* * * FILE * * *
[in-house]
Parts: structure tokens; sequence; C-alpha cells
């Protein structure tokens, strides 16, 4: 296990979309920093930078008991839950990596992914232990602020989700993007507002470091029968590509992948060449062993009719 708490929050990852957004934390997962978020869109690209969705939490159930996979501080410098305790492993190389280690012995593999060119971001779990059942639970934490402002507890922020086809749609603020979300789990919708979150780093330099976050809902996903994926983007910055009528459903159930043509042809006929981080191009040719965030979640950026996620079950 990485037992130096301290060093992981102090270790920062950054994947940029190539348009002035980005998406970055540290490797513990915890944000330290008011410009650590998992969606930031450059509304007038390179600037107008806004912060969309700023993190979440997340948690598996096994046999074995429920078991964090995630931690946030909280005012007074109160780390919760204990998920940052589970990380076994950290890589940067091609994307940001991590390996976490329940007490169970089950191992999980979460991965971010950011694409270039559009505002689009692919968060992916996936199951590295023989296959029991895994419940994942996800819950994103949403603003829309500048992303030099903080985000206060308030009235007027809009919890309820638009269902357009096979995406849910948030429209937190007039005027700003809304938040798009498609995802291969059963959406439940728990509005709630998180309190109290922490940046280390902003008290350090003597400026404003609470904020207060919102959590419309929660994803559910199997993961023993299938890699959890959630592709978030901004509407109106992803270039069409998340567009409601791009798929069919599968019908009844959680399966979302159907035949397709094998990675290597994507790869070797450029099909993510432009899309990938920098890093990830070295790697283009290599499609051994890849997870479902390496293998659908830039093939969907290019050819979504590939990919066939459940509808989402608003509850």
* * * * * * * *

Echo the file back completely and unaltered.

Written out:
[in-house]
Parts: structure tokens; sequence; C-alpha cells
């Protein structure tokens, strides 16, 4: 296990979309920093930078008991839950990596992914232990602020989700993007507002470091029968590509992948060449062993009719 708490929050990852957004934390997962978020869109690209969705939490159930996979501080410098305790492993190389280690012995593999060119971001779990059942639970934490402002507890922020086809749609603020979300789990919708979150780093330099976050809902996903994926983007910055009528459903159930043509042809006929981080191009040719965030979640950026996620079950 990485037992130096301290060093992981102090270790920062950054994947940029190539348009002035980005998406970055540290490797513990915890944000330290008011410009650590998992969606930031450059509304007038390179600037107008806004912060969309700023993190979440997340948690598996096994046999074995429920078991964090995630931690946030909280005012007074109160780390919760204990998920940052589970990380076994950290890589940067091609994307940001991590390996976490329940007490169970089950191992999980979460991965971010950011694409270039559009505002689009692919968060992916996936199951590295023989296959029991895994419940994942996800819950994103949403603003829309500048992303030099903080985000206060308030009235007027809009919890309820638009269902357009096979995406849910948030429209937190007039005027700003809304938040798009498609995802291969059963959406439940728990509005709630998180309190109290922490940046280390902003008290350090003597400026404003609470904020207060919102959590419309929660994803559910199997993961023993299938890699959890959630592709978030901004509407109106992803270039069409998340567009409601791009798929069919599968019908009844959680399966979302159907035949397709094998990675290597994507790869070797450029099909993510432009899309990938920098890093990830070295790697283009290599499609051994890849997870479902390496293998659908830039093939969907290019050819979504590939990919066939459940509808989402608003509850």